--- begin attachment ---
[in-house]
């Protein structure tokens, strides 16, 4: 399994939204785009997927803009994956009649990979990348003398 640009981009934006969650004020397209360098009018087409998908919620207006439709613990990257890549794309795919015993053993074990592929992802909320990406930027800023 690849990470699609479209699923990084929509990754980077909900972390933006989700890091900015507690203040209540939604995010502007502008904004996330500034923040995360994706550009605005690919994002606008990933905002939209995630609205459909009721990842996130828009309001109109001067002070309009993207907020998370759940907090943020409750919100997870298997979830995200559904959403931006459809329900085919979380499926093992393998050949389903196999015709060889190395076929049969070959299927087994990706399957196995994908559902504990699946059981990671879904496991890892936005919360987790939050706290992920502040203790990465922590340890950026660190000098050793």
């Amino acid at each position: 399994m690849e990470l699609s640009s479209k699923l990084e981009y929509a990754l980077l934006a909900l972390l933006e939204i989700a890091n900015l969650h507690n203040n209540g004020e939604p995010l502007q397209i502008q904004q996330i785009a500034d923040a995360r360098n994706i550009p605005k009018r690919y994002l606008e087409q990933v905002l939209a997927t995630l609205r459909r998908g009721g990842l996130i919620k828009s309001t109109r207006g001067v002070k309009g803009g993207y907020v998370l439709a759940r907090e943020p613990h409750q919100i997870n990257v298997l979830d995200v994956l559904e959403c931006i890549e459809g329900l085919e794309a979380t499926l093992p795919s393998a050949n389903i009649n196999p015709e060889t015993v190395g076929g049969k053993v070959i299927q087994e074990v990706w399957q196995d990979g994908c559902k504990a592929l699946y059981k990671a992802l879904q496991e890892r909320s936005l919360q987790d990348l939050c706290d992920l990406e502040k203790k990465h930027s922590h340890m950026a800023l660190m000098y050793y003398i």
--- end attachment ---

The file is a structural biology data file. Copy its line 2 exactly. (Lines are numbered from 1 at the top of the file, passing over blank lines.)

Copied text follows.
């Protein structure tokens, strides 16, 4: 399994939204785009997927803009994956009649990979990348003398 640009981009934006969650004020397209360098009018087409998908919620207006439709613990990257890549794309795919015993053993074990592929992802909320990406930027800023 690849990470699609479209699923990084929509990754980077909900972390933006989700890091900015507690203040209540939604995010502007502008904004996330500034923040995360994706550009605005690919994002606008990933905002939209995630609205459909009721990842996130828009309001109109001067002070309009993207907020998370759940907090943020409750919100997870298997979830995200559904959403931006459809329900085919979380499926093992393998050949389903196999015709060889190395076929049969070959299927087994990706399957196995994908559902504990699946059981990671879904496991890892936005919360987790939050706290992920502040203790990465922590340890950026660190000098050793």